Cryptocurrencies are another area seeing real developments in regulation. Without clarity on where digital assets sit within established legal and financial boundaries, the adoption of cryptocurrencies has been blocked. Both Thailand and Malaysia have been taking steps to create parameters around digital asset use and trading, with Thailand issuing licences and Malaysia publishing guidelines to make it clear where this activity sits within existing laws. These clear and achievable steps bode well for the continued development of digital currencies; as one of the founding members of Libra, we’re excited at PayU to see how the global industry is advancing to the safe adoption of blockchain.
Driven by inclusion and reinforced by Covid-19
There has been a dramatic increase in demand for digital payments. Sustaining these services should be a top priority for the organisations that are working to open up financial services for all. In order for digital payments to become more accessible, regulators need to take inspiration from those leading the way to ensure the progression of new technologies.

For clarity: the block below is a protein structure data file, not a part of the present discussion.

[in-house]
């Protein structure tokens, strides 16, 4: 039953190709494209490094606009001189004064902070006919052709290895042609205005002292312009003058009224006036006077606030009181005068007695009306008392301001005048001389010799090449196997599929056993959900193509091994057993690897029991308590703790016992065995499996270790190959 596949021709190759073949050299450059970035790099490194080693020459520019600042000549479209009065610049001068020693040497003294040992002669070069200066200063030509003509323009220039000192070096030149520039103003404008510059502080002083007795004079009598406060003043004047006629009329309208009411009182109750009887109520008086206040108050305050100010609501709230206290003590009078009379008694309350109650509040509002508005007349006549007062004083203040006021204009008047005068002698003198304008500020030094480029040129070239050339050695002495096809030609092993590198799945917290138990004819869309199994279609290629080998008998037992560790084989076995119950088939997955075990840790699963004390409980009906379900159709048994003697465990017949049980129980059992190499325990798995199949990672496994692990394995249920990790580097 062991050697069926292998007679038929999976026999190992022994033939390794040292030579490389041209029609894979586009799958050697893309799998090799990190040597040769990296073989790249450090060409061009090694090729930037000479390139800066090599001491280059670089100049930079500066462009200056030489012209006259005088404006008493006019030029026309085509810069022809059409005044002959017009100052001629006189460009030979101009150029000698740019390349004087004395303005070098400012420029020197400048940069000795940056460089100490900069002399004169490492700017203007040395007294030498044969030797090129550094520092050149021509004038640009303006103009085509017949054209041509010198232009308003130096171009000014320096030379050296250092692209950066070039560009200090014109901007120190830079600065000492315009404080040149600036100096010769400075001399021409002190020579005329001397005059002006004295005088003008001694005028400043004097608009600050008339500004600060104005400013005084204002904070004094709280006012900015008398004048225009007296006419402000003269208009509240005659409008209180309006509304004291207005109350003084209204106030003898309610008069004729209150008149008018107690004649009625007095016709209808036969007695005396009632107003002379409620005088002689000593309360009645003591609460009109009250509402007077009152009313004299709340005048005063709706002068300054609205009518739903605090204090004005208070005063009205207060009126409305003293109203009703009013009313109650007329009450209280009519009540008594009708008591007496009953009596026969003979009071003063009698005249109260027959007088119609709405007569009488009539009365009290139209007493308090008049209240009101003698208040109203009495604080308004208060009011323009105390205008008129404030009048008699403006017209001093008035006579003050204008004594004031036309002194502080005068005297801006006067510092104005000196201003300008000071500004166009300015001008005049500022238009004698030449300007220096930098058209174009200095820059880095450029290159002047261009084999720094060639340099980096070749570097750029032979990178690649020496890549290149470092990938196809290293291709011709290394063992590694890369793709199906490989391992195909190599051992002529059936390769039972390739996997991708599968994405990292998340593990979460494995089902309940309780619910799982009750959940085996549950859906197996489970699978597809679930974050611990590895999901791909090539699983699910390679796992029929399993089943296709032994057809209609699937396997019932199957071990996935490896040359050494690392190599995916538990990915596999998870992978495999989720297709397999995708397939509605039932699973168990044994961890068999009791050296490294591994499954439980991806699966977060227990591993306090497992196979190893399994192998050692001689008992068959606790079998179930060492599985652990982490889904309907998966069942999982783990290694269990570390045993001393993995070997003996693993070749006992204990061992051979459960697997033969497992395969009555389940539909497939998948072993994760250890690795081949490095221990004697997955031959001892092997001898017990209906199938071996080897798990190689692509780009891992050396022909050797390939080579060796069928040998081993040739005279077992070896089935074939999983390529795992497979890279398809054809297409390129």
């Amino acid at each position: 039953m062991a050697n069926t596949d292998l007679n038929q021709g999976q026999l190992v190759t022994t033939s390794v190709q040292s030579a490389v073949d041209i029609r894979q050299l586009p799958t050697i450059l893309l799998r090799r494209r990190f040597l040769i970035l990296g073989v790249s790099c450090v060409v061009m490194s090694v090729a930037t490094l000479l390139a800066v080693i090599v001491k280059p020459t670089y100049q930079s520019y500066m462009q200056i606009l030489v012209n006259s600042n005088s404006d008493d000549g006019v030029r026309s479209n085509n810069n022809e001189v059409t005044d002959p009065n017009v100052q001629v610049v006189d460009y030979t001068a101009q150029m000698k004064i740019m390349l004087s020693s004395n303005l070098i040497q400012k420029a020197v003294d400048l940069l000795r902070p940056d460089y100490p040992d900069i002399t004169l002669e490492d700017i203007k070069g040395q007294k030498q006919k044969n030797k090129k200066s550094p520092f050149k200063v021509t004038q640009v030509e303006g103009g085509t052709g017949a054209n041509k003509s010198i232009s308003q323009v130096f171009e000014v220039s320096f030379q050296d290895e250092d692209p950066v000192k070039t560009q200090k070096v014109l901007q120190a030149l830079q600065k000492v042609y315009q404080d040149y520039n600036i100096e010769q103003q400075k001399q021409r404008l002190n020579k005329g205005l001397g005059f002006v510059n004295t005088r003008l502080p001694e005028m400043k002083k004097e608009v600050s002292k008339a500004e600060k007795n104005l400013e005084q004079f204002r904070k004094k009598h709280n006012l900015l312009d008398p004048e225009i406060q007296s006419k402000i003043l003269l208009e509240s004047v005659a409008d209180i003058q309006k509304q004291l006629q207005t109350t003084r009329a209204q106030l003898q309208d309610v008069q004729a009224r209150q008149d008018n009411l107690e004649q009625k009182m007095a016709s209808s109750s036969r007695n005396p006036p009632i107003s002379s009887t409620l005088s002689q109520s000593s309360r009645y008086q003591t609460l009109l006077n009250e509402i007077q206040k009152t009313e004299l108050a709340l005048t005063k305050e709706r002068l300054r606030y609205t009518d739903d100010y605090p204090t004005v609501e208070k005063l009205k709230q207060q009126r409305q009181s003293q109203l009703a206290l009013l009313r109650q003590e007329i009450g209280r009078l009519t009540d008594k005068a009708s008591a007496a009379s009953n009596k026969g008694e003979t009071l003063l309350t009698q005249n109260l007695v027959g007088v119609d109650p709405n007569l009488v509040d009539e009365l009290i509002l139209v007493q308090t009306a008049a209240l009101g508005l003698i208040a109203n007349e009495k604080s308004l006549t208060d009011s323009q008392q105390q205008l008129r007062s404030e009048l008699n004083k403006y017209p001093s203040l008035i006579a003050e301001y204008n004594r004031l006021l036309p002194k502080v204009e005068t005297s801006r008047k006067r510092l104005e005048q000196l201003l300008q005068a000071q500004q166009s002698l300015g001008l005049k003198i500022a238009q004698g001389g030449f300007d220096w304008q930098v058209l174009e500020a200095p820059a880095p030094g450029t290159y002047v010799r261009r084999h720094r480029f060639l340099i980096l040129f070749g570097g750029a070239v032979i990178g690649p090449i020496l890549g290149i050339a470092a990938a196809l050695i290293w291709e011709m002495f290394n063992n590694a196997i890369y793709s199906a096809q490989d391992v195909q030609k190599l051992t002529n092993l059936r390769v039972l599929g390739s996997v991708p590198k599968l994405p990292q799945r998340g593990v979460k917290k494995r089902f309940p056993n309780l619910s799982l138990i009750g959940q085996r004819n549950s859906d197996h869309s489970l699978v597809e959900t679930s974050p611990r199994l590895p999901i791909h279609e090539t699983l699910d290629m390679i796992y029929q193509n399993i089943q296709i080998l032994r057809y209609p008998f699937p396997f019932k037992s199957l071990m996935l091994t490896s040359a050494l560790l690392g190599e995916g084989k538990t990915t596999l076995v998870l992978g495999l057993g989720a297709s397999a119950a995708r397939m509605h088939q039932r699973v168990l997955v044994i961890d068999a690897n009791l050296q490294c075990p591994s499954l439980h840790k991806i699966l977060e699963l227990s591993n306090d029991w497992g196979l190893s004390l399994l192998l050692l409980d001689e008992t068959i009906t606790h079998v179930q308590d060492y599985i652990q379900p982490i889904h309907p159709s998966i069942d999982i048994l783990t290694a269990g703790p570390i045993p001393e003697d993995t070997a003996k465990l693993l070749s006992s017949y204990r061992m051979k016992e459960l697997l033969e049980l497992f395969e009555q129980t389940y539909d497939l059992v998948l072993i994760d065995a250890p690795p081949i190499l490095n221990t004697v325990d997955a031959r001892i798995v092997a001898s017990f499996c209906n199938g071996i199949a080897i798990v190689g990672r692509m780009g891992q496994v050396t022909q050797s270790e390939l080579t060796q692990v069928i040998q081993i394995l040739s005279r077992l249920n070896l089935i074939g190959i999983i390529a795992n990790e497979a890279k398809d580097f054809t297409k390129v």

COVID-19 has shone a spotlight on the advantages of using digital payments, but also on the obstacles when it comes to regulation and implementation. If regulators, governments and fintech innovators work together to create a standard, we’ll begin to see even greater access to innovative digitised services. Only then will we see financial inclusion and a world without financial borders.
This article was contributed by Fady Abdel-Nour, Head of Global M&A and Investments, PayU
- Why Web3 payment services will overcome legacy limitationsDigital Payments
- Anna Nordén of Sovos talks 'Women in Fintech' in 2023Financial Services (FinServ)
- New Fintech regulations and the changing climate of 2023Financial Services (FinServ)
- The evolution of AML and fintech's role and regulationsDigital Payments